|Publication number||US4821633 A|
|Application number||US 07/101,147|
|Publication date||Apr 18, 1989|
|Filing date||Sep 25, 1987|
|Priority date||Feb 3, 1987|
|Publication number||07101147, 101147, US 4821633 A, US 4821633A, US-A-4821633, US4821633 A, US4821633A|
|Original Assignee||Gilberto Ripatonda|
|Export Citation||BiBTeX, EndNote, RefMan|
|Patent Citations (5), Referenced by (15), Classifications (12), Legal Events (3)|
|External Links: USPTO, USPTO Assignment, Espacenet|
The invention relates to a unit for the preparation of a portion of fried food, and for the immediate distribution of this food.
There are units of known type, including: a deep pan (also known as a fryer), designed to contain a suitable mixture of oil that is kept at a preset temperature by means of a heat source (e.g. electrical heating element); a raw food magazine located above the deep pan; a magazine for containers (e.g. of the cup of tub type) in conjunction with which operate first feed means, activated by enabling means that can be operated by the user, and designed to move a container from the latter magazine to a station that is accessible from outside the unit; second feed means, activated by the said enabling means, for drawing a portion of food with a preset weight from the first magazine; guiding means, located in series with the said second feed means, which convey the portion of food drawn from the first magazine towards the said deep pan by means of the action of gravity; a mesh drainer that is made to move in phase with the second feed means, from a lower position, in which it is immersed in the said mixture to receive the above-mentioned portion of food, remaining in this period for a preset period of time sufficient to ensure that the said portion of food is fried correctly, to a raised, forward-inclined position, in order to enable the said portion of fried food to be emptied into the container that is already located in the said station.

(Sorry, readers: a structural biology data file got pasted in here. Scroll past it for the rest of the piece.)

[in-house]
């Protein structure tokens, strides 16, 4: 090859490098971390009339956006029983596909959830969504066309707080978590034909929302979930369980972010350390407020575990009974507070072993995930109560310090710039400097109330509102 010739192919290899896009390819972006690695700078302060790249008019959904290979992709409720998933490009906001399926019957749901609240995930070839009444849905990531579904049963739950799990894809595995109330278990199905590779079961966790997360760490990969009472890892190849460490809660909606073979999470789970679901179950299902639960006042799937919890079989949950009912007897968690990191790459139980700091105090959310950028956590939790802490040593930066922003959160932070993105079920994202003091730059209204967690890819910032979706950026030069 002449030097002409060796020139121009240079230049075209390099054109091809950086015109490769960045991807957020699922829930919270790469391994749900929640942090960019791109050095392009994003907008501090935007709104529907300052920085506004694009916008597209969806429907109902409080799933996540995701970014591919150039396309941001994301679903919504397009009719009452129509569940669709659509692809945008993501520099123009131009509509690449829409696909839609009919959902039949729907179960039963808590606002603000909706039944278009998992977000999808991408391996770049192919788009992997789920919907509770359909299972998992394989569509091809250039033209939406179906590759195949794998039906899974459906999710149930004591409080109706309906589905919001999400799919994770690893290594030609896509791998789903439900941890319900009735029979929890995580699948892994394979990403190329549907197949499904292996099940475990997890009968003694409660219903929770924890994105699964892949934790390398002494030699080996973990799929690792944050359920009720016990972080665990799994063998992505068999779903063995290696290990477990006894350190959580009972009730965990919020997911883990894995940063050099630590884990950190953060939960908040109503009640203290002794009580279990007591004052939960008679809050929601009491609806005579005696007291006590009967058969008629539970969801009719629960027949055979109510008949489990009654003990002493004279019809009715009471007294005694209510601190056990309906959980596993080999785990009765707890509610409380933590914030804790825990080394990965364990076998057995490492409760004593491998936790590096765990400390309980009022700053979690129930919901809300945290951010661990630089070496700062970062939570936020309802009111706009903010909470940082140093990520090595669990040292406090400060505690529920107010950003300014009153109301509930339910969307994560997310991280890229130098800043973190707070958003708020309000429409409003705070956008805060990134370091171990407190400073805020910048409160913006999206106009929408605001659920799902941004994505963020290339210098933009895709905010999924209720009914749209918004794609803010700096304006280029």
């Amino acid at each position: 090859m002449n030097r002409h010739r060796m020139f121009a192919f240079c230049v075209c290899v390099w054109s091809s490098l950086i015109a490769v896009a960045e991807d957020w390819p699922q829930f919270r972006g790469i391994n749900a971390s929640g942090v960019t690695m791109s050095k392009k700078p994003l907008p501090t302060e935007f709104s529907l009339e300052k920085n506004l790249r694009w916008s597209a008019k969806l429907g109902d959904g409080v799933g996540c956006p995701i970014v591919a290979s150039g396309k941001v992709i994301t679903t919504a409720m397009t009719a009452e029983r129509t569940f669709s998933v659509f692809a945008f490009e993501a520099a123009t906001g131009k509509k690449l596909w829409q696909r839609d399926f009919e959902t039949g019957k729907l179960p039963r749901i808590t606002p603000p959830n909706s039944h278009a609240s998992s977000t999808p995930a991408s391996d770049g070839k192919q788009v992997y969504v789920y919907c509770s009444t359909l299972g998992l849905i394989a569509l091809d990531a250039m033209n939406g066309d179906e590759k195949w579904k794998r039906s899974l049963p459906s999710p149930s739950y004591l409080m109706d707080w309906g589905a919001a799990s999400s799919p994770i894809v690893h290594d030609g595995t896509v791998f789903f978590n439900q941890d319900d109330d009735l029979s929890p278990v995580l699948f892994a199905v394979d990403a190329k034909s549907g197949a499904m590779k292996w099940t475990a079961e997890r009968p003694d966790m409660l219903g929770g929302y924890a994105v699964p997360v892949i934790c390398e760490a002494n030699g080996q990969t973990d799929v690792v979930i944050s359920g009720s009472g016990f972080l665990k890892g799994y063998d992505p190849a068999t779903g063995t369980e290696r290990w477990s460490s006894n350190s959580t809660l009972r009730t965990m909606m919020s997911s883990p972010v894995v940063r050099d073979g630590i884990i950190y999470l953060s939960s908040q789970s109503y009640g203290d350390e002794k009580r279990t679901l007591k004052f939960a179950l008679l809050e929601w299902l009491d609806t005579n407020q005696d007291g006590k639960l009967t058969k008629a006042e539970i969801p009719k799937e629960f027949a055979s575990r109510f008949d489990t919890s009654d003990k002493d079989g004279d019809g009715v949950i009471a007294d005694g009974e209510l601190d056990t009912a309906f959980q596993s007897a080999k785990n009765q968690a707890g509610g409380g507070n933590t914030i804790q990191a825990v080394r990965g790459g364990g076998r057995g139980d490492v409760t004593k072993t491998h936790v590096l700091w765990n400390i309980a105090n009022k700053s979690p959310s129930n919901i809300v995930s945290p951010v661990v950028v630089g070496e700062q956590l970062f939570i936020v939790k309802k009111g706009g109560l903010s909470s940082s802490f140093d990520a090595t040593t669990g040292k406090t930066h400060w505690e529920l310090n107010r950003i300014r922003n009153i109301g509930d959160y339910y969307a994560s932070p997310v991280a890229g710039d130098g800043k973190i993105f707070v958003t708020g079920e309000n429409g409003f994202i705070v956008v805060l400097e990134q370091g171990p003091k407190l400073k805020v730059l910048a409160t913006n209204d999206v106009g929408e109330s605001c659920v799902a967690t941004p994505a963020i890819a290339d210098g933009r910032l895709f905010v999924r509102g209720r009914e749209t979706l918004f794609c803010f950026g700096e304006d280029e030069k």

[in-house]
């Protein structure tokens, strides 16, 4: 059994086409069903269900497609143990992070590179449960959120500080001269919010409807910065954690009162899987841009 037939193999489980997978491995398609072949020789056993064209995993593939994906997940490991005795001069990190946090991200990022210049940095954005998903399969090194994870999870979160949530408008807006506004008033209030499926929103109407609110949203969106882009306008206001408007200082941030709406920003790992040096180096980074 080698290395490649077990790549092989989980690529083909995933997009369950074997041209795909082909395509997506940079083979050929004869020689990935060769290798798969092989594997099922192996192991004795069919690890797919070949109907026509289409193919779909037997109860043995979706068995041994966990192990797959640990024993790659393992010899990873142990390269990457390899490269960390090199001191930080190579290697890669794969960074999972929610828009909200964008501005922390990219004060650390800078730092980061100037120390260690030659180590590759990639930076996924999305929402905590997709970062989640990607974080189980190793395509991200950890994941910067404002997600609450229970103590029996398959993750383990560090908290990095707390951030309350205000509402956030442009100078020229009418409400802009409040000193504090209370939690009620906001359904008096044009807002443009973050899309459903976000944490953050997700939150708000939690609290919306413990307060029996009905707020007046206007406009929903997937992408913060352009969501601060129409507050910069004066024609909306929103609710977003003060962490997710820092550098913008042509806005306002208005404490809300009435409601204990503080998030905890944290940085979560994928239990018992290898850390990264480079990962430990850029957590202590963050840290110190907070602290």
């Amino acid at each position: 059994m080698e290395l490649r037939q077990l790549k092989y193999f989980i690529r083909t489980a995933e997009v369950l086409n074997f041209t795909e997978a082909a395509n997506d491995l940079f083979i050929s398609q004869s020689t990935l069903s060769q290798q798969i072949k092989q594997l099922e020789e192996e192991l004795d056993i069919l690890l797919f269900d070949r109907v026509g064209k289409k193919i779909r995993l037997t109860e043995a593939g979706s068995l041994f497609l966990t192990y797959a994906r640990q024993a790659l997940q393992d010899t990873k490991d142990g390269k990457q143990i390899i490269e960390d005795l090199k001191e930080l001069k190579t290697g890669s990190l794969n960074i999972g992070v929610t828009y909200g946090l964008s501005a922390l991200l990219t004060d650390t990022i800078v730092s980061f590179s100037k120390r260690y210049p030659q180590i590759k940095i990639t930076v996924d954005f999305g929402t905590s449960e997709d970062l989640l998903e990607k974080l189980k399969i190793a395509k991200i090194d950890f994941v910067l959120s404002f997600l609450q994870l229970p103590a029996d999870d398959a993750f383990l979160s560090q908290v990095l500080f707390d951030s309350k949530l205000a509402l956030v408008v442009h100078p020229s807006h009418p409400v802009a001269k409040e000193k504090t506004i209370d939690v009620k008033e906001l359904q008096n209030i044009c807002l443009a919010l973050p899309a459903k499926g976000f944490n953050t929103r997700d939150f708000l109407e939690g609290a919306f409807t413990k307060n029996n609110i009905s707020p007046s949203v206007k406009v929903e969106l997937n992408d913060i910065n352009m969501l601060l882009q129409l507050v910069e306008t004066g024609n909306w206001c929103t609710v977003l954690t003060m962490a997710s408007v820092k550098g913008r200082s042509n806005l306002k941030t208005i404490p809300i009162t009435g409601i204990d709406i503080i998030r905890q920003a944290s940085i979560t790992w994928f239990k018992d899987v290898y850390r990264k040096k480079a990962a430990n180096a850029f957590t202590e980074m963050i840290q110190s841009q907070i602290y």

The said heated mixture gives off greasy fumes which spread in the atmosphere that surrounds the equipment and thus "pollutes" the air; the said fumes have an unpleassant smell, with all the negative consequences that this involves.
A battery of filters of the "activated carbon" type, located above the deep pan, does not solve the said problem.
In fact, after a relatively short time (e.g. a fraction of an hour) the filters are completely soiled by the greasy fumes and ineffective for the purpose they were designed for: this kind of solution is therefore a palliative only.
In a known technical solution, there is a housing (shaped like a bell) that contains the deep pan, the magazine, the feeder and the aforementioned means; at the station where the container with the fried food is picked up, there is a swinging plate which quite effectively keeps the inside of the housing separate from the outside atmosphere.
The mixture of air and greasy fumes is forced by suitable means to flow in a closed loop inside the housing, through a condenser, located inside the said housing, that is designed to condense the greasy fumes.
Although this solution solves the aforementioned problem, it creates serious difficulties regarding the cleaning and maintenance of the equipment, especially of all the parts contained in the housing.
Said grasy and unpleasant-snelling fumes from coming into contact with the inside surfaces of the unit housing, or the operating means contained within it, including the raw food magazine.
As a result of this the inside surfaces of the housing, and the unit's operating means, become increasingly soiled by the greasy fumes, obliging those running it to put it out of use after a predetermined period of operation, in order to enable the necessary cleaning operations to be carried out, with all the disadvantages and expenses this involves.